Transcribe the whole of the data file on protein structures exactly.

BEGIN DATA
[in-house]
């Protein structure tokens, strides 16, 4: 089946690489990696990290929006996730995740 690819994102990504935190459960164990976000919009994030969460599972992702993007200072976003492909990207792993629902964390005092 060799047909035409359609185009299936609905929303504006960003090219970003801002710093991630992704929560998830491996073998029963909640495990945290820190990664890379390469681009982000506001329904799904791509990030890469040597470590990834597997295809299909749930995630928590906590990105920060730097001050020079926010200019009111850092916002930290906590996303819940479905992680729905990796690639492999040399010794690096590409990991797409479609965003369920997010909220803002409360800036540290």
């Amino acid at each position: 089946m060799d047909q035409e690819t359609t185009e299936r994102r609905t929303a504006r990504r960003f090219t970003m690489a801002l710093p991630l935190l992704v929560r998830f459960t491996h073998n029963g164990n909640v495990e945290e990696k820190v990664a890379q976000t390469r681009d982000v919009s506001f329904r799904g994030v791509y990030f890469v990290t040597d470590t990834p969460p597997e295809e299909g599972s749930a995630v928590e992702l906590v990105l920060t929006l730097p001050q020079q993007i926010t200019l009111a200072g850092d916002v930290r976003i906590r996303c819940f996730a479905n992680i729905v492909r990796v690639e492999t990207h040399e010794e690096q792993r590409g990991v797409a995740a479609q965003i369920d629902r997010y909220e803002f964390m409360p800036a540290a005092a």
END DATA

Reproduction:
[in-house]
């Protein structure tokens, strides 16, 4: 089946690489990696990290929006996730995740 690819994102990504935190459960164990976000919009994030969460599972992702993007200072976003492909990207792993629902964390005092 060799047909035409359609185009299936609905929303504006960003090219970003801002710093991630992704929560998830491996073998029963909640495990945290820190990664890379390469681009982000506001329904799904791509990030890469040597470590990834597997295809299909749930995630928590906590990105920060730097001050020079926010200019009111850092916002930290906590996303819940479905992680729905990796690639492999040399010794690096590409990991797409479609965003369920997010909220803002409360800036540290």
């Amino acid at each position: 089946m060799d047909q035409e690819t359609t185009e299936r994102r609905t929303a504006r990504r960003f090219t970003m690489a801002l710093p991630l935190l992704v929560r998830f459960t491996h073998n029963g164990n909640v495990e945290e990696k820190v990664a890379q976000t390469r681009d982000v919009s506001f329904r799904g994030v791509y990030f890469v990290t040597d470590t990834p969460p597997e295809e299909g599972s749930a995630v928590e992702l906590v990105l920060t929006l730097p001050q020079q993007i926010t200019l009111a200072g850092d916002v930290r976003i906590r996303c819940f996730a479905n992680i729905v492909r990796v690639e492999t990207h040399e010794e690096q792993r590409g990991v797409a995740a479609q965003i369920d629902r997010y909220e803002f964390m409360p800036a540290a005092a």